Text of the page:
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FORSAKE

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FORSAKE

Postby Dr. Goodword » Tue Jan 08, 2013 9:25 pm

• forsake •


Pronunciation: for-sayk, fêr-saykHear it!

Part of Speech: Verb, transitive

Meaning: Abandon, desert, leave behind, turn away from—usually implying forever.

Notes: Today's Good Word is a strong verb, which is to say, an irregular one. The past tense is forsook, and the past participle is forsaken. The past participle can also function as an adjective, as in forsaken land or forsaken building. This word has an adverb, forsakenly, and a noun, forsakenness.

In Play: This word usually carries the sense of complete abandonment: "Barnaby Bailey forsook the circus for politics. He was forsaken by all his friends upon doing so." The object of today's word may be concrete or abstract: "Justine found that the rigid office procedures forced her to forsake her usual efficiency."

Word History: Today's Good Word is composed of for + sake originally "seek". The meaning of for is elusive at best, but one of its senses in the past was "neglecting, abstaining", seen in forgo and forbear. Thus the original meaning must have been something like "abstain, neglect to seek". Sake in Middle English meant "dispute, guilt", from Old English sacu "legal action, purpose", that which is sought after. This word is related to Old English secan "to seek". English ransack and ramshackle are also related. Middle English ransaken was borrowed from Old Norse rannsaka "to search a house, to pillage", based on rann "house" + saka "to search, seek". Ramshackle refers to the condition of a house after being searched by the Old Norse Vikings. (Let us not forsake William Hupy, but thank him vigorously for his suggestion of today's Good Word.)
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Re: FORSAKE

Postby bamaboy56 » Wed Jan 09, 2013 1:17 am

In Matthew 27:45-46, it says, "Now from the sixth hour darkness fell upon all the land until the ninth hour. And about the ninth hour Jesus cried out with a loud voice, saying, "Eli, Eli, lama sabachthani?" that is, "My God, My God, why hast Thou forsaken Me?" The word "forsaken" here has always moved me alot. The sense of abandonment, anguish and helplessness -- unfathomable!
Be who you are and say what you feel in your heart. Because those that matter, don't mind. And those that mind, don't matter.
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Re: FORSAKE

Postby MTC » Wed Jan 09, 2013 7:45 am

Without express mention, songwriters of the The Ballad of High Noon probably intended to evoke the Bible in the lyrics , "Do not forsake me, oh, my darlin'." In Gary Cooper's lonely confrontation with the Bad Guy, will Grace Kelly forsake him, or be a faithful darlin' by his side?

(http://www.youtube.com/watch?v=A4a_1UhwgFU)

Do not forsake me, oh, my darlin',
On this, our wedding day.
Do not forsake me, oh, my darlin',
Wait; wait alone.
I do not know what fate awaits me.
I only know I must be brave.
For I must face a man who hates me,
Or lie a coward, a craven coward;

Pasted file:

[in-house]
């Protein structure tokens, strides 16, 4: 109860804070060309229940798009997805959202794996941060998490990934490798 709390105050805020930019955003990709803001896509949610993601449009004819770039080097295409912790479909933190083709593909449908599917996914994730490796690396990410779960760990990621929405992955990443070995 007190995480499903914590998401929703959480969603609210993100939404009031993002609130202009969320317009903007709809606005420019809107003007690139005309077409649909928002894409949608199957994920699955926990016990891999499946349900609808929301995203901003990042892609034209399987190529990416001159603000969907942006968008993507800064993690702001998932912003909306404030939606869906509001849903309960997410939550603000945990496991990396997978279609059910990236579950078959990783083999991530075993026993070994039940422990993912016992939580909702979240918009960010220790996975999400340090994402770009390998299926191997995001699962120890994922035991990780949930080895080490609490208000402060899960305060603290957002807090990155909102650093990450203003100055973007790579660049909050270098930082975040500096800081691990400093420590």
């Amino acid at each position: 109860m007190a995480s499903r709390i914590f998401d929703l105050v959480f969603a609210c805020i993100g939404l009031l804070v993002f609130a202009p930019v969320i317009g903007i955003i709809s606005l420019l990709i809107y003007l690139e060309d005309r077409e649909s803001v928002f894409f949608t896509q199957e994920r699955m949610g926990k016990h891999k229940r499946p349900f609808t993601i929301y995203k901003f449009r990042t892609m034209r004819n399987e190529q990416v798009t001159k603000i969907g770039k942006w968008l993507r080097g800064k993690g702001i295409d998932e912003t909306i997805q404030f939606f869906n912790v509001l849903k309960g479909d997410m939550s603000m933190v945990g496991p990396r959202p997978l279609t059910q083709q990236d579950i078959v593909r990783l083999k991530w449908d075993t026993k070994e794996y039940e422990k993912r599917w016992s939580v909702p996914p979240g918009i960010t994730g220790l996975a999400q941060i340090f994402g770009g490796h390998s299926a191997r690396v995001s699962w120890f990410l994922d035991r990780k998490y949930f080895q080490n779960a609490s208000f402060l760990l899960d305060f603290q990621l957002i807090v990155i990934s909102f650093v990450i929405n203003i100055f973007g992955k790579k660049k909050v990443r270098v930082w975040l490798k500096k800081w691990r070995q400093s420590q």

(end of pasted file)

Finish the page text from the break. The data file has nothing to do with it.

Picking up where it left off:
Or lie a coward in my grave.

Oh, to be torn 'twixt love an' duty.
S'posin' I lose my fair-haired beauty.
Look at that big hand move along,
Nearing high noon.

He made a vow while in state prison:
Vowed it would be my life for his an',
I'm not afraid of death but, oh, what shall I do,
If you leave me?

Do not forsake me, oh, my darlin':
You made that promise as a bride.
Do not forsake me, oh, my darlin'.
Although you're grievin', don't think of leavin',
Now that I need you by my side.

Wait along, (Wait along.)
Wait along.
Wait along. (Wait along, wait along, wait along, wait along.)
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Re: FORSAKE

Postby LukeJavan8 » Wed Jan 09, 2013 12:37 pm

Loved that movie.
-----please, draw me a sheep-----
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Re: FORSAKE

Postby Philip Hudson » Thu Jan 10, 2013 2:01 am

MTC: I immediately thought of "High Noon" when I saw the Good Word forsake. I was going to post what you posted. You beat me to it.

Literature and actual history are full of sacrificial acts that present, in miniature, the passion of Jesus. For some people this cheapens, perhaps to insignificance, the sacrifice of Jesus. For others it is a sign of what a real person is called upon to do and that Jesus is the ultimate sacrifice.
It is dark at night, but the Sun will come up and then we can see.
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Re: FORSAKE

Postby Perry Lassiter » Thu Jan 10, 2013 12:17 pm

Huh? How did Jesus get into a western?
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Re: FORSAKE

Postby LukeJavan8 » Thu Jan 10, 2013 2:22 pm

Well, there are spaghetti westerns, maybe there are
matzoh westerns!
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Re: FORSAKE

Postby MTC » Thu Jan 10, 2013 3:32 pm

According to an online concordance, "forsake" appears eighty-four (84) times in the Bible, and "forsaken" forty (40) times. It is impossible to employ the word "forsake" in Western culture without striking a Biblical chord, however faint.
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Re: FORSAKE

Postby mmb16 » Thu Jan 10, 2013 4:10 pm

When I read today's good word, I was reminded of a very touching scene from the movie "Away From Her" (based on a short story by Alice Munro) wherein the wife, suffering from dementia, and in an assisted living facility, tells her husband, who has come to visit, "You could have just driven away without a care in the world, and forsook me... forsooken... forsaken," as she searches for the right word.
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Re: FORSAKE

Postby Perry Lassiter » Thu Jan 10, 2013 6:34 pm

Poignant.
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